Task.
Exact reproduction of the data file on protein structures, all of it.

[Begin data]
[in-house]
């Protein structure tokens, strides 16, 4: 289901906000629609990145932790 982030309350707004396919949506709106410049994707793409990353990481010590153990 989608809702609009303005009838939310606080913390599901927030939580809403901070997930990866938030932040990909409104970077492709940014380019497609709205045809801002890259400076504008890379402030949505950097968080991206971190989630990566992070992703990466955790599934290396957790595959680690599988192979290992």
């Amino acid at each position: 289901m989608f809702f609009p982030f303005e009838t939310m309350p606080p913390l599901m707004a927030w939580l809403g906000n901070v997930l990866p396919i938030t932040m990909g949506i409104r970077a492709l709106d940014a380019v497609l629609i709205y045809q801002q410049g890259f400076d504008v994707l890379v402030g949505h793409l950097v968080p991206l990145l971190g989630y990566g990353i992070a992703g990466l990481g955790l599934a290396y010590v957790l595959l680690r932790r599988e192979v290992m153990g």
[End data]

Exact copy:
[in-house]
């Protein structure tokens, strides 16, 4: 289901906000629609990145932790 982030309350707004396919949506709106410049994707793409990353990481010590153990 989608809702609009303005009838939310606080913390599901927030939580809403901070997930990866938030932040990909409104970077492709940014380019497609709205045809801002890259400076504008890379402030949505950097968080991206971190989630990566992070992703990466955790599934290396957790595959680690599988192979290992």
């Amino acid at each position: 289901m989608f809702f609009p982030f303005e009838t939310m309350p606080p913390l599901m707004a927030w939580l809403g906000n901070v997930l990866p396919i938030t932040m990909g949506i409104r970077a492709l709106d940014a380019v497609l629609i709205y045809q801002q410049g890259f400076d504008v994707l890379v402030g949505h793409l950097v968080p991206l990145l971190g989630y990566g990353i992070a992703g990466l990481g955790l599934a290396y010590v957790l595959l680690r932790r599988e192979v290992m153990g």